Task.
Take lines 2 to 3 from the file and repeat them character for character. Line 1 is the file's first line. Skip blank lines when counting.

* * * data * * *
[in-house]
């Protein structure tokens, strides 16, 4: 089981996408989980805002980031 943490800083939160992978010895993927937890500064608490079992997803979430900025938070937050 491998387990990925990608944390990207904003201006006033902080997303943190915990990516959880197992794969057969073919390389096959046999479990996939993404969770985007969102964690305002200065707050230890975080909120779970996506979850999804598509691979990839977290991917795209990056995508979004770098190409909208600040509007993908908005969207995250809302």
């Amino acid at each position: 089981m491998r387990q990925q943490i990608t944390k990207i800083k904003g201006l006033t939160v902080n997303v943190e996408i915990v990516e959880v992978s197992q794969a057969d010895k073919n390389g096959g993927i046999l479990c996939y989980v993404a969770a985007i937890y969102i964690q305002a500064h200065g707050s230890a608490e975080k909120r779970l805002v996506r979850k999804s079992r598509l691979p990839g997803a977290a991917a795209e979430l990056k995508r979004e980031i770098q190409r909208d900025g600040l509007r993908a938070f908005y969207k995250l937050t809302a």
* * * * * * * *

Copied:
């Protein structure tokens, strides 16, 4: 089981996408989980805002980031 943490800083939160992978010895993927937890500064608490079992997803979430900025938070937050 491998387990990925990608944390990207904003201006006033902080997303943190915990990516959880197992794969057969073919390389096959046999479990996939993404969770985007969102964690305002200065707050230890975080909120779970996506979850999804598509691979990839977290991917795209990056995508979004770098190409909208600040509007993908908005969207995250809302």
């Amino acid at each position: 089981m491998r387990q990925q943490i990608t944390k990207i800083k904003g201006l006033t939160v902080n997303v943190e996408i915990v990516e959880v992978s197992q794969a057969d010895k073919n390389g096959g993927i046999l479990c996939y989980v993404a969770a985007i937890y969102i964690q305002a500064h200065g707050s230890a608490e975080k909120r779970l805002v996506r979850k999804s079992r598509l691979p990839g997803a977290a991917a795209e979430l990056k995508r979004e980031i770098q190409r909208d900025g600040l509007r993908a938070f908005y969207k995250l937050t809302a």